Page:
May 31, 2011
Cambodian villagers dressed as 'avatars' to protest the destruction of their forest. Photo courtesy of: Prey Lang Network.
Located between the Mekong and Stung Sen River, nearly half of Prey Lang has never been logged, making it an incredible rarity in Southeast Asia, whose forests, according to Conservation International (CI), are the world's most imperiled. Tigers, Asian elephants, banteng, gaur, and Asiatic black bears are all still found in the 200,000 hectares of forest. In all up to 50 endangered mammals, birds, and reptiles may live in the forest. In addition to its wildlife, the largely unprotected forest is also home to a quarter of million people who are largely dependent on its renewable resources, many of whom are from the Kuy indigenous group.
Protestor in costume. Photo courtesy of: Prey Lang Network.
"This bulldozing of the forest is done without any environmental impact assessments," Chet Ton, a community organizer with a local NGO, recently told the Cambodia Daily, "and the companies try to hide [information]."
The villagers also delivered a petition opposing land concessions in Prey Lang signed by 30,000 people to Cambodia's National Assembly. The petition calls on the Cambodian government to rescind any current permits and establish Prey Lang as a protected area.
"Nature cannot speak out, and we are dependent on natural resources, so we have to speak out on its behalf," Som Lach, a protestor, told the Phnom Peng Post.
Protestors were joined by wanted activist and monk, Loun Savath, who left the protest early in order to avoid arrest by authorities. Savath, who painted faces at the rally, is known for his work on social justice and land issues, efforts that have made him wanted by government officials and condemned by religious leaders.
Protestor playing traditional music. Photo courtesy of: Prey Lang Network.
Nearly a third Cambodia's remaining primary forest, considered the most biodiverse and carbon dense of forests, is thought to be in Prey Lang. According to the Food and Agriculture Organization (FAO) around 330,000 hectares of primary forest survived in Cambodia in 2005. The government hasn't released recent figures. However, the last two decades has seen many of Cambodia's forests decimated: 22 percent of the nation's forest has been lost since 1990. Ubiquitous illegal logging, rapid development, and a booming population have all contributed to the decline in Cambodia's forests.
Recently Cambodia's Prime Minister, Hun Sen, addressed the issue of forest clearance for rubber while speaking to university students.
"Rubber is at a good price, but it is [wrong] for us to cut down the high trees to plant rubber. We can protect the forest to help reduce climate change."
However, the Prime Minister not long after signed over 9,000 hectares of Vereak Chey National Park for conversion to rubber plantations despite it being a protected area.
A public forum on the fate of Prey Lang forest is being conducted today with local communities. Villagers plan to attend the forum dressed as avatars.
For more information on Prey Lang: Prey Lang: One Forest, One Future
Facebook page on Prey Lang Forest: Prey Lang: It's Our Forest Too
Rally in Phnom Penh included activist monk Loun Savath, pictured here in the center. Photo courtesy of: Prey Lang Network.
Rally protesters included the very young. Photo courtesy of: Prey Lang Network.
Marching for Prey Lang forest. Photo courtesy of: Prey Lang Network.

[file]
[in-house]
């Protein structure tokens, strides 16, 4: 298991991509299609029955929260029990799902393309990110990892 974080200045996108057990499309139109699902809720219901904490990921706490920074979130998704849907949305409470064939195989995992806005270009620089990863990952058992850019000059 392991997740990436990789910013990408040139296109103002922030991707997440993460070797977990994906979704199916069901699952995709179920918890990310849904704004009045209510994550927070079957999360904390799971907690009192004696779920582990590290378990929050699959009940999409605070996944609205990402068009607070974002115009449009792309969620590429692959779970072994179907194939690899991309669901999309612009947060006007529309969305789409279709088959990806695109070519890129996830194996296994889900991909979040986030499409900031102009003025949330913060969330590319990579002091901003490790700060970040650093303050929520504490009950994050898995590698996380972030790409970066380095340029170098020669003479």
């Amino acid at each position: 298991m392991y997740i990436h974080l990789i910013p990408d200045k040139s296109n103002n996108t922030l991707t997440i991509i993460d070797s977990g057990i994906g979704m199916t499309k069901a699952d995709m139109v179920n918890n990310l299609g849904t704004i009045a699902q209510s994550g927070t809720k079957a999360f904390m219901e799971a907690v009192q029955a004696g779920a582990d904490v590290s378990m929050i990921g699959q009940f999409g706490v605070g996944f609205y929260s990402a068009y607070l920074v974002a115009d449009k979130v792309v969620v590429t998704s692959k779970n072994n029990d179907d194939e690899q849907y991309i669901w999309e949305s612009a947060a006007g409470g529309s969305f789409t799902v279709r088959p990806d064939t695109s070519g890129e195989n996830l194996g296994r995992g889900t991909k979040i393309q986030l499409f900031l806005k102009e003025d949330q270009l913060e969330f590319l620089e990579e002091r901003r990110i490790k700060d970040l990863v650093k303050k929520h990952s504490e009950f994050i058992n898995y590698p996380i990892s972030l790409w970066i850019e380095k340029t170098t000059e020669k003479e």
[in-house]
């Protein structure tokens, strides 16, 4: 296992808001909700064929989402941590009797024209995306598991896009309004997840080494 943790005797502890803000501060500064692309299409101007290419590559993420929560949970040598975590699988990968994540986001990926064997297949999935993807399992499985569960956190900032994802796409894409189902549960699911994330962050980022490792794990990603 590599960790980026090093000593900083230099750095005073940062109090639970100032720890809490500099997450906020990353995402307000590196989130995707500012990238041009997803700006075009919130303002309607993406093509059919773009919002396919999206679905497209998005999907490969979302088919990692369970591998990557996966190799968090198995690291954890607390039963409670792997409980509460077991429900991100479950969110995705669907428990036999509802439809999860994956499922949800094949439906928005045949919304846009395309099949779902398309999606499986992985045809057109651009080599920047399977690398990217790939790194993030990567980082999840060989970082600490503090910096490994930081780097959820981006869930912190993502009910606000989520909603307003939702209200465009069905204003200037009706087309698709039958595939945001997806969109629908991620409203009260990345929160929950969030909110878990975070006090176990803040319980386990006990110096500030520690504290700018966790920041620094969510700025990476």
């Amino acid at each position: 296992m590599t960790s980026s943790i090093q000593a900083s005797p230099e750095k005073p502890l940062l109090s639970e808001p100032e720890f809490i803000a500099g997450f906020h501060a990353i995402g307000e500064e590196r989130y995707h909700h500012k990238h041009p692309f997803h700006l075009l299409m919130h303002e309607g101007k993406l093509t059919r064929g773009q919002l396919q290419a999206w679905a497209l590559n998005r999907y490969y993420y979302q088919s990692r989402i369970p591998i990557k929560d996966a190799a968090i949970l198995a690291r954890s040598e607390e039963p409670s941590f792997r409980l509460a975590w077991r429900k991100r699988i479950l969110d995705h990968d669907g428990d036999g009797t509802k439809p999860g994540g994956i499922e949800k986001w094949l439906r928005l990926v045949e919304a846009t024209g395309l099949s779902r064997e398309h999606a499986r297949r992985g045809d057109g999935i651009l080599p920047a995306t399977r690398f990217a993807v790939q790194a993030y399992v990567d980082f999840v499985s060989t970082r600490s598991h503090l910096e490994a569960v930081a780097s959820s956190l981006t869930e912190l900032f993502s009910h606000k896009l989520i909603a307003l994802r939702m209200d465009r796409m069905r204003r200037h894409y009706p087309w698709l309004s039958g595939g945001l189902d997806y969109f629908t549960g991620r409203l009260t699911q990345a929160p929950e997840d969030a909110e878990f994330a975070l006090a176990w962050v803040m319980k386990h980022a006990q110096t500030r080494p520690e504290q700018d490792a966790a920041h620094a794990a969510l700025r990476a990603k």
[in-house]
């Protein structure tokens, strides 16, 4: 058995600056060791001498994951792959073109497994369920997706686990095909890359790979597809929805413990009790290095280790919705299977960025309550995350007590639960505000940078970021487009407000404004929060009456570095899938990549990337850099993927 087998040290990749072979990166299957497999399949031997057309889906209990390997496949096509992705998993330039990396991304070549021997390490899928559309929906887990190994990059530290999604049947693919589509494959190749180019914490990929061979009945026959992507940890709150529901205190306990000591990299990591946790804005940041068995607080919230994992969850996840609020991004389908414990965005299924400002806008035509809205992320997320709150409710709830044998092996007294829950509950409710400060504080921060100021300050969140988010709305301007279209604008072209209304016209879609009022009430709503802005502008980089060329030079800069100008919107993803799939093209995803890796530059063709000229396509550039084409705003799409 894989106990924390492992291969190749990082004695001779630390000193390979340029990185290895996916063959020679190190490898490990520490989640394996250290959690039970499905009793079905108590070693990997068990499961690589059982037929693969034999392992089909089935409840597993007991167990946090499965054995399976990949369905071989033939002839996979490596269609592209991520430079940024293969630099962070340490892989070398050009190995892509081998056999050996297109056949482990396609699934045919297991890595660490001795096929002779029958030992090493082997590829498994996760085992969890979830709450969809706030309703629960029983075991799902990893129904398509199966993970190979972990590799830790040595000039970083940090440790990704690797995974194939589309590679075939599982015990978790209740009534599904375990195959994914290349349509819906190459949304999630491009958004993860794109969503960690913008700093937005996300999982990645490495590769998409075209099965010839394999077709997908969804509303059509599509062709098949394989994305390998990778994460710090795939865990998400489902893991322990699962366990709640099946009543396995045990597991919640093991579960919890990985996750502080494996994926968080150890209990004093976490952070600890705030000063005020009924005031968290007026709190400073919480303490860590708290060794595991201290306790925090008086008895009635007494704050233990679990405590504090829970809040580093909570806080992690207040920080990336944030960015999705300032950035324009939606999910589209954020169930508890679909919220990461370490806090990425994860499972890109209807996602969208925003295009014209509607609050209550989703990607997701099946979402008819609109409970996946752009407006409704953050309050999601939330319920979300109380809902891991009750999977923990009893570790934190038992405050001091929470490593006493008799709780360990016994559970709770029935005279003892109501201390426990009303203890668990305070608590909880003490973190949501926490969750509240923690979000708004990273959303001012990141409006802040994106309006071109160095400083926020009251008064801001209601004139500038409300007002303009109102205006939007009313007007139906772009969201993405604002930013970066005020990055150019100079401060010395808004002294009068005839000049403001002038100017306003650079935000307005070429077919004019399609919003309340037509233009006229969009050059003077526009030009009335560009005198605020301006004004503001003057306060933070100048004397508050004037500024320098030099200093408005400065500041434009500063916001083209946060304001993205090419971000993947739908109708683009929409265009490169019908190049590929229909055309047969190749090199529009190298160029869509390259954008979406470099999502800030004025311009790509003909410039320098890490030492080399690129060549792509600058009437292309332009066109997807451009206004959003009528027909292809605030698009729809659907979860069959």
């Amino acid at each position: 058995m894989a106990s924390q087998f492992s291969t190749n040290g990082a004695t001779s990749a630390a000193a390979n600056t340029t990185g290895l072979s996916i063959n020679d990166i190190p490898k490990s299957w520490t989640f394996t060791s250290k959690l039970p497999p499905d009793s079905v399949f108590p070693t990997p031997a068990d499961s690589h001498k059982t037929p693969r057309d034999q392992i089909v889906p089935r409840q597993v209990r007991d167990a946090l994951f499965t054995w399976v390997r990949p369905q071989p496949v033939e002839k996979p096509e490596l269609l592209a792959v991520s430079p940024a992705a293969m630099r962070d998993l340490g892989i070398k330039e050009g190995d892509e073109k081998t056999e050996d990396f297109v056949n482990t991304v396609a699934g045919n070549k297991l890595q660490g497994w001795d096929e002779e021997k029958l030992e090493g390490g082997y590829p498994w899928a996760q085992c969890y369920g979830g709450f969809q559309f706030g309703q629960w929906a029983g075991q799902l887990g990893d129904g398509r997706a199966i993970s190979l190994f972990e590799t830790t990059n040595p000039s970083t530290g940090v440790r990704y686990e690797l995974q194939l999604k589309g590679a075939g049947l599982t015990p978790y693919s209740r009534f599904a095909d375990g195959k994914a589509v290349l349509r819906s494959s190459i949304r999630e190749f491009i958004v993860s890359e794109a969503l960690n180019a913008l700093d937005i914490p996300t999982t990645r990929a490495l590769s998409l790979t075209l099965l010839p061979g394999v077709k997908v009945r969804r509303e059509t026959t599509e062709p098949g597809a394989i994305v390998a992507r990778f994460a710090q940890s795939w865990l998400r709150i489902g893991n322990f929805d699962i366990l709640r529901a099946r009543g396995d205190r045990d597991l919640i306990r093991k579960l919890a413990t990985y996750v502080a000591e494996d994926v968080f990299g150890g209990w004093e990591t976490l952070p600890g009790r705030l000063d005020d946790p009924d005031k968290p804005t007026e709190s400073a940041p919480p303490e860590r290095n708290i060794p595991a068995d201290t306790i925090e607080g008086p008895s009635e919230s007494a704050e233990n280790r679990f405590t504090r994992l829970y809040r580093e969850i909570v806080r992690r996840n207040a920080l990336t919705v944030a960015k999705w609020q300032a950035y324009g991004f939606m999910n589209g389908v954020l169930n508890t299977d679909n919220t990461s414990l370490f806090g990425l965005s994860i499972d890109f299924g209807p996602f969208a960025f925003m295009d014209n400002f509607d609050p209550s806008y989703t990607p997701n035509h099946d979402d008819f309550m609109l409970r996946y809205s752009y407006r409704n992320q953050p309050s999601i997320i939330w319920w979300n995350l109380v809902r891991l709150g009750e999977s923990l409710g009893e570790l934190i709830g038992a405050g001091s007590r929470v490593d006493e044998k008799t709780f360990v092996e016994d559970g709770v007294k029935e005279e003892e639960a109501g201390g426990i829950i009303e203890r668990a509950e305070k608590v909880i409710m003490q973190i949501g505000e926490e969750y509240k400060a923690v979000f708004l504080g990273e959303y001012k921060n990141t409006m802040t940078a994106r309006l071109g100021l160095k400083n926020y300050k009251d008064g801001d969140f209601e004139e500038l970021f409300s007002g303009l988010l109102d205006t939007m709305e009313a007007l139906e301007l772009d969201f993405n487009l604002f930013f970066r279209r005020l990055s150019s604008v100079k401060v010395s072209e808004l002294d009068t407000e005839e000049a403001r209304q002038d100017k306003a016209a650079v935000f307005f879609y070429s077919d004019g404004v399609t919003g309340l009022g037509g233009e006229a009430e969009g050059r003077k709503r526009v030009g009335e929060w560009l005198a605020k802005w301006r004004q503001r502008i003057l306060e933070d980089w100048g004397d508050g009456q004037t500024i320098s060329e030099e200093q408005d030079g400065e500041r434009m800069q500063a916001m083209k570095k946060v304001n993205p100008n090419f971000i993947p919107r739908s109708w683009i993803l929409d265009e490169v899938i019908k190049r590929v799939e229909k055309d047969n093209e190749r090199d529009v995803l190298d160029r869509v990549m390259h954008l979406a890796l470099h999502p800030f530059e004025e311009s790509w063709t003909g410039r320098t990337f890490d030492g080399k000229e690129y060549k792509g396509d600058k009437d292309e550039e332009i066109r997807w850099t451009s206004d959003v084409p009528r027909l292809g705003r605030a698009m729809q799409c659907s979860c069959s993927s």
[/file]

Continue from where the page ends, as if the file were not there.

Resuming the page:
Cambodians prevented from protesting destruction of their forest
(03/10/2011) Cambodian villagers fighting to save their forest from rubber companies have been rebuked by the local government. Two days in a row local authorities prevented some 400 Cambodian villagers from protesting at the offices of the Vietnam-based CRCK Company, which the villagers contend are destroying their livelihoods by bulldozing large swaths of primary forests. Authorities said they feared the villagers would have grown violent while protesting.
Cambodia's wildlife pioneer: saving species and places in Southeast Asia's last forest
(05/11/2011) Suwanna Gauntlett has dedicated her life to protecting rainforests and wildlife in some of the world’s most hostile and rugged environments and has set the trend of a new generation of direct action conservationists. She has designed, implemented, and supported bold, front-line conservation programs to save endangered wildlife populations from the brink of extinction, including saving the Amur Tiger (also known as the Siberian Tiger) from extinction in the 1990s in the Russian Far East, when only about 80 individuals remained and reversing the drastic decline of Olive Ridley sea turtles along the coast of Orissa, India in the 1990s, when annual nestings had declined from 600,000 to a mere 8,130. When she first arrived in Cambodia in the late 1990s, its forests were silent. 'You couldn’t hear any birds, you couldn’t hear any wildlife and you could hardly see any signs of wildlife because of the destruction,' Gauntlett said. Wildlife was being sold everywhere, in restaurants, on the street, and even her local beauty parlor had a bear.
Cambodian prime minister cancels titanium mine project citing impact on biodiversity and local people
(04/11/2011) In a surprise move, the Cambodian Prime Minister, Sandech Hun Sen, has cancelled a titanium strip mine project in one of Southeast Asia’s last great intact forest ecosystems, the Cardamom Mountains. According to a press release sent out by the Cambodian government the mine was canceled due to "concerns of the impact on the environment, biodiversity and local livelihoods" of villagers. The mine, which was planned to sit directly in the migration route for the largest population of Asian elephants in Cambodia, had been largely opposed by locals in the region who spent years developing eco-tourism in the region.